KAMPALA —The just concluded Uganda’s 2021 election saw candidates campaign through the media especially televisions and online media to reach out to voters in what authorities described as protocols to stem the spread of COVID-19.
Uganda’s electoral commission banned mass gatherings during campaigning—giving room to the media to play a pivotal role in disseminating the candidates’ messages.
A new report by African Center for Media Excellence (ACME) titled Ugandan news media coverage of the 2021 elections has detailed how major media houses especially televisions including
NTV, Bukedde TV, NBS, Baba TV, TV West, and UBC covered the process.
Researchers led by Brian Ssenabulya (ACME programme associate, media monitoring and research); Elijah Mangeni (programme officer, monitoring and evaluation); and Executive Director Peter G. Mwesige (Ph.D) with contributions from Apolo Kakaire (communications and advocacy manager) and Rachel Mugarura-Mutana (training manager) made the comparisons to the findings from the October and November reports focusing mainly on quantitative content analysis.
The report edited by Mr. Bernard Tabaire, the Director of Programmes explores the volume of coverage of
election-related news and issues by these selected media houses, the types of elections covered, the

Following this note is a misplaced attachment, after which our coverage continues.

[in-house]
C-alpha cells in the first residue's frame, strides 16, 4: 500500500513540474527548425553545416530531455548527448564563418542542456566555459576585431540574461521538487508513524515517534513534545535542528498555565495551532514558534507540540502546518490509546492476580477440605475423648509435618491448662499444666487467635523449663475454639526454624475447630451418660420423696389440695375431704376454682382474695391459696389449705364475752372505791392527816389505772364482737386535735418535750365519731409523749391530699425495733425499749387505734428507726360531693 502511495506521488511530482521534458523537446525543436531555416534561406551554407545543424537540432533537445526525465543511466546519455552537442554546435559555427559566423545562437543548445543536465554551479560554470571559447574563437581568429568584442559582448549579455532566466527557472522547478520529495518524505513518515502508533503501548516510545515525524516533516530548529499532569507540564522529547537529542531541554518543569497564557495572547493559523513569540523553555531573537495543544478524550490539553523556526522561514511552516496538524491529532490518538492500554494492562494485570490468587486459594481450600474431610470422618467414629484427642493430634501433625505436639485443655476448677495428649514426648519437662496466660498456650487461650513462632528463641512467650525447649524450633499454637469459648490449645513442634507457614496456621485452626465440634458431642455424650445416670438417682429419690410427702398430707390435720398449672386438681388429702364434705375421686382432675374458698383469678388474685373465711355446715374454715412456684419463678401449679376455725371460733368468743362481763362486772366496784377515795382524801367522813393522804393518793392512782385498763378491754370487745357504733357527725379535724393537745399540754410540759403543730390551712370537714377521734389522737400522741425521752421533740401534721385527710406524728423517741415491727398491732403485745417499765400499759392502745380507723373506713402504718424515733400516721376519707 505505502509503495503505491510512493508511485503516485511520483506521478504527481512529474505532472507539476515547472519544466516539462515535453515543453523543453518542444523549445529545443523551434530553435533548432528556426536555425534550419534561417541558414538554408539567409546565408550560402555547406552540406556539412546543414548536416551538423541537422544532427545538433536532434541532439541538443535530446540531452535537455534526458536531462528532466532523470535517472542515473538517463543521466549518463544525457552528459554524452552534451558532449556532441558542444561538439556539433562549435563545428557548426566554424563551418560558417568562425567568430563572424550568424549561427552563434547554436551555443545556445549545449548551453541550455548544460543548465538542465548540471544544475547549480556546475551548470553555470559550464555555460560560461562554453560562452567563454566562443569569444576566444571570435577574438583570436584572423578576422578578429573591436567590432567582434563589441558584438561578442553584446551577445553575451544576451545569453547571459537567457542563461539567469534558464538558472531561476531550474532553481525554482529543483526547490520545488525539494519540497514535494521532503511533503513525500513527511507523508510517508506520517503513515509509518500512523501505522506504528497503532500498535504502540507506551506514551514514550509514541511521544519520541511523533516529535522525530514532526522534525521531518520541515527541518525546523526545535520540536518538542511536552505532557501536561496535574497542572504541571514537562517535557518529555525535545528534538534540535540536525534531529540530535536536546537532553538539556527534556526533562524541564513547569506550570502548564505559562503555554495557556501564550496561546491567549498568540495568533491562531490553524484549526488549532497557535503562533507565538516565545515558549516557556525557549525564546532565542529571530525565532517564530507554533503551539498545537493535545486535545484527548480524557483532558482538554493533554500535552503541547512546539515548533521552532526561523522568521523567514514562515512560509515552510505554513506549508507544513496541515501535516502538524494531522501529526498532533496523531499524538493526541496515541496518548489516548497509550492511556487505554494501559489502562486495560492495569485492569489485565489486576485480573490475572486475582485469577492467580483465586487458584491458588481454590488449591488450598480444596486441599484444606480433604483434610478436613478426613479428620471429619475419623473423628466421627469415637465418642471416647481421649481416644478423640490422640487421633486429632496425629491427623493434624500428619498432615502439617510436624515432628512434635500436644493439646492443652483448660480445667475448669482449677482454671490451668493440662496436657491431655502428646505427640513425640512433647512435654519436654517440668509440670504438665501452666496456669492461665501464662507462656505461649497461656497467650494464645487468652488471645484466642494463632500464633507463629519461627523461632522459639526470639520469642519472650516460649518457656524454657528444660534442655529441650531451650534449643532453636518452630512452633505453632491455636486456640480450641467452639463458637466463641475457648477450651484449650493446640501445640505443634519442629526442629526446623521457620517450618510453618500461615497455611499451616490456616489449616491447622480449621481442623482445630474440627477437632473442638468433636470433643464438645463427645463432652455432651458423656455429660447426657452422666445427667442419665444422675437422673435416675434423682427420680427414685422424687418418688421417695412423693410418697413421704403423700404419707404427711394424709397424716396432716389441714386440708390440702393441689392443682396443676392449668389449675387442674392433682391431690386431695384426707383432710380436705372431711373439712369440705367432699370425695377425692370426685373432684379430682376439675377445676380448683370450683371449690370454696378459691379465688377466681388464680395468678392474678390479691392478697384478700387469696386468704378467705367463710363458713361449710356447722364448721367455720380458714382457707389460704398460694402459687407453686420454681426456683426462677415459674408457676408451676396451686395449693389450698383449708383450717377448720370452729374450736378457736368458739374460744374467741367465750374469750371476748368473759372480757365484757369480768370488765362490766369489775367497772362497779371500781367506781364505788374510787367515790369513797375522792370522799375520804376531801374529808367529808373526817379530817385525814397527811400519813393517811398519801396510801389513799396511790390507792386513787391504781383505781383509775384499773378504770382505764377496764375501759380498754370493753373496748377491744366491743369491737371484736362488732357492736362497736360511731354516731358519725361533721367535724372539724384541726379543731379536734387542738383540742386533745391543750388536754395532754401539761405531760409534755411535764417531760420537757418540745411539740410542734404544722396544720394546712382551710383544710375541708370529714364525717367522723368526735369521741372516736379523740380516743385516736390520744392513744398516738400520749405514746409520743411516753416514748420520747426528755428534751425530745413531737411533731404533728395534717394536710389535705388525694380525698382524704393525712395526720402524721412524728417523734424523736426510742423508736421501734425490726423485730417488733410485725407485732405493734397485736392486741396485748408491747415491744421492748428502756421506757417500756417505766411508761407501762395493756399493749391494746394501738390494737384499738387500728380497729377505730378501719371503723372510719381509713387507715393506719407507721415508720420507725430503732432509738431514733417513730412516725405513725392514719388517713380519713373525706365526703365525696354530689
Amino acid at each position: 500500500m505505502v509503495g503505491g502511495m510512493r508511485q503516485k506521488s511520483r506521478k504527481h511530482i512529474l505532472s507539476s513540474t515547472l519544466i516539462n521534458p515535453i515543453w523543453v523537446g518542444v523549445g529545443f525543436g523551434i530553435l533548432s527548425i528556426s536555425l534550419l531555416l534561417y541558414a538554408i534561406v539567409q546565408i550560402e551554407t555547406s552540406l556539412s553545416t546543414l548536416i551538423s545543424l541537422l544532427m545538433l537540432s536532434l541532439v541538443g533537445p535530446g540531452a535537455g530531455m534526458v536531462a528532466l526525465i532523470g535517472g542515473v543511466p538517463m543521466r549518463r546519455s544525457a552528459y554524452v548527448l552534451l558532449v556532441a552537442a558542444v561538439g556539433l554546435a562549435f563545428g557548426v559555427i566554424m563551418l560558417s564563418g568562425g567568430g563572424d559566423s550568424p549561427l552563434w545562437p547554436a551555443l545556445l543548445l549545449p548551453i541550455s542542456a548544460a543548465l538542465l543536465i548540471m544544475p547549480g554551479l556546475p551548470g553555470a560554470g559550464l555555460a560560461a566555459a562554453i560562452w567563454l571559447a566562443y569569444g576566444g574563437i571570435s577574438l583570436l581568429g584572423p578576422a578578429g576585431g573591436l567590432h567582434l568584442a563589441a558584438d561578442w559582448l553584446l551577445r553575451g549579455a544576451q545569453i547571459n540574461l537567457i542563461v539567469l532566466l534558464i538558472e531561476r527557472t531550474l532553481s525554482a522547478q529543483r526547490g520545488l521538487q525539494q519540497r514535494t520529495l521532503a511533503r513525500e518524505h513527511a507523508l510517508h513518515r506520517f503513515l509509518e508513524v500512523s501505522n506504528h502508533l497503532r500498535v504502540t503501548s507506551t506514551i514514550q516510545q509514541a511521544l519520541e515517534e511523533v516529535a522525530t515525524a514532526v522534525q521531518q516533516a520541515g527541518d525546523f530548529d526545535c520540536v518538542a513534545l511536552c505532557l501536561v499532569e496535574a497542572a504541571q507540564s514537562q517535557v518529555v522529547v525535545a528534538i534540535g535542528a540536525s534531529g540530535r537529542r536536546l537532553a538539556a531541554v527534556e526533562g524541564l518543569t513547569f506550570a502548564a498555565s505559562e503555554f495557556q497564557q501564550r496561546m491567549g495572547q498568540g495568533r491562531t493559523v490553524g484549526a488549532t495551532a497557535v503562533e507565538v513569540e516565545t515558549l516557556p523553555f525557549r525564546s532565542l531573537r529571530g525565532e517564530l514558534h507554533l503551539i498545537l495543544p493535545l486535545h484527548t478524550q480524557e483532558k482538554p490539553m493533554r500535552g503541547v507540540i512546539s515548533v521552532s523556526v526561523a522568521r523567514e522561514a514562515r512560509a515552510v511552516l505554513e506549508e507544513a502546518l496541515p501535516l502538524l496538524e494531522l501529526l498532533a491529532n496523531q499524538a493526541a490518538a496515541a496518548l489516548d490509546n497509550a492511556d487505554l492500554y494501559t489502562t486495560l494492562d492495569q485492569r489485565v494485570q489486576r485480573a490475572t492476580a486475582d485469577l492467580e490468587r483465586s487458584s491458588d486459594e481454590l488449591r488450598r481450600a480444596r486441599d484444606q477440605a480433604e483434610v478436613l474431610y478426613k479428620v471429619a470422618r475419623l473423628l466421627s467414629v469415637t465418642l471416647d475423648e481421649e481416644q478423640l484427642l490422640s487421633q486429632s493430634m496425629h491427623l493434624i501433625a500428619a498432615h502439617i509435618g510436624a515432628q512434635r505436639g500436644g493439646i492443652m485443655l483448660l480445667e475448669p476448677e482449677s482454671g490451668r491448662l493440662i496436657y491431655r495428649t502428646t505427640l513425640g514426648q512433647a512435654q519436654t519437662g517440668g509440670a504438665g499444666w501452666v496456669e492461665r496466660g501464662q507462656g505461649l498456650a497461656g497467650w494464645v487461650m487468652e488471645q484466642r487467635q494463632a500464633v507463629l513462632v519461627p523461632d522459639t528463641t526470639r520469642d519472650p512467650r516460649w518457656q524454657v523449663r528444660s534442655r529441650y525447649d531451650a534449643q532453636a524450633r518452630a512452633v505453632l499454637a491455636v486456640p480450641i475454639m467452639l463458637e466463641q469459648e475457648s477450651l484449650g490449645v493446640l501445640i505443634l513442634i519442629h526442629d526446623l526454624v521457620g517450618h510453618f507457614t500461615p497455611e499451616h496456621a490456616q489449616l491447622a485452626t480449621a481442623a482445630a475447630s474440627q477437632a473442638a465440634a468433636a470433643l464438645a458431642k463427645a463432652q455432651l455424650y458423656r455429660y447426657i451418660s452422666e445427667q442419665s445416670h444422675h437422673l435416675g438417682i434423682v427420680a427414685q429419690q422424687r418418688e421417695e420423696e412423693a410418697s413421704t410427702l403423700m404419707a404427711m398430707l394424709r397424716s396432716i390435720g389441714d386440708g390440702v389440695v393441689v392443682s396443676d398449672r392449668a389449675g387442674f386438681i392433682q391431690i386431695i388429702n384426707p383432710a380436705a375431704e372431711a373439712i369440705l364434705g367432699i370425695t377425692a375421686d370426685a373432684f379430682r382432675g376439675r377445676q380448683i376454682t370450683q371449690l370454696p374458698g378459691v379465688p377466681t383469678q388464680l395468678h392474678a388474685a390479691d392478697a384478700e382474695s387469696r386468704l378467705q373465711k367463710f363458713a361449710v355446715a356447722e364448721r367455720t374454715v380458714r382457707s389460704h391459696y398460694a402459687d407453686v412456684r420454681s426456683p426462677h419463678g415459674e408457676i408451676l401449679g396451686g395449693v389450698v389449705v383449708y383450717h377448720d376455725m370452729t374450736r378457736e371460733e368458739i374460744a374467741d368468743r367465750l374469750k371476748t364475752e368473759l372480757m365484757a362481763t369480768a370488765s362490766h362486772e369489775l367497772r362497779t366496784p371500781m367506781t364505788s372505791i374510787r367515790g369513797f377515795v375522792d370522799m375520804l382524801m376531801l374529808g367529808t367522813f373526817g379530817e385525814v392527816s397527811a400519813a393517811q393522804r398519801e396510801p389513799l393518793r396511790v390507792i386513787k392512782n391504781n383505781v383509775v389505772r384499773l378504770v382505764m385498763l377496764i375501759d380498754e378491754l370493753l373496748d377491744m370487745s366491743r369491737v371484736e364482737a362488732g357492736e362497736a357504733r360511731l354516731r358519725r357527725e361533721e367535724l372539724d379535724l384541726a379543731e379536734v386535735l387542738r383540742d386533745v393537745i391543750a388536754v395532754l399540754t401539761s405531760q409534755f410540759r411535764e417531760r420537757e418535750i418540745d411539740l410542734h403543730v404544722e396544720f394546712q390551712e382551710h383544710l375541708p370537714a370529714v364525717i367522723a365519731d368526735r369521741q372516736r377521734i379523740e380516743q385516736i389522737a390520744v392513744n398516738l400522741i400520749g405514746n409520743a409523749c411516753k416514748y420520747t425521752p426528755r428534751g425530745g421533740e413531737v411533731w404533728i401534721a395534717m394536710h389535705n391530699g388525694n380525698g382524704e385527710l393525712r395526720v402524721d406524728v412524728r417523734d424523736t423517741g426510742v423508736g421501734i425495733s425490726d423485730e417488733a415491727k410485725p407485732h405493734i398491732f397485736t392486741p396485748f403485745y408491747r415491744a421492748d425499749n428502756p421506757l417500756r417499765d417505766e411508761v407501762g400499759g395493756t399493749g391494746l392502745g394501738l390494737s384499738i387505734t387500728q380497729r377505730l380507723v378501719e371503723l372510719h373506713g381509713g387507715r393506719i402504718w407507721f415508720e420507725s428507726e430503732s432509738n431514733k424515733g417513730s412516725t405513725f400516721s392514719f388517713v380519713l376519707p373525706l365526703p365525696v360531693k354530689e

types of articles published (news, analysis, opinion, features, etc.), the reporting formats employed,
the topics covered, and the tone of coverage.
The report further pays particular attention to the coverage of the 11 presidential candidates, focusing on how much airtime was dedicated to each candidate across the media platforms monitored, and the tone of coverage of the contenders.
The report indicates that the six television stations monitored carried more stories than the newspapers in
For instance, Bukedde TV and NBS TV led, each with a 20.5% share of the coverage, followed closely by NTV Uganda with 19.6%, and Baba TV with 17.3% while UBC and TV West closely followed in same line.
The report indicates that Baba TV, a new entrant in the market had a commanding viewership in Eastern Region and some parts of that Central Region while Bukedde TV has massive viewership in the Central.
With 23% viewership in Eastern Region, Baba TV was followed by NTV at 19%. Bukedde, NBS and UBC closely followed. TV West had less than 1% among the monitored stations.
The report adds that Baba TV’s popular political show The Platform was one of the most watched— with the researchers indicating that it gave out airtime to all parties in equal measures.
Other political shows were The Spot (NTV Uganda), Frontline (NBS) Akabinkano (Bukedde TV and Behind the Headlines (UBC).
The research has indicated that UBC had the highest proportion of stories where the right of reply was offered (25%).
It was followed closely by Bukedde TV with 24.3% and Baba TV.
TV West was the worst performer on this score followed by NBS TV.
Relatedly, UBC TV had the lowest proportion of issue-based stories,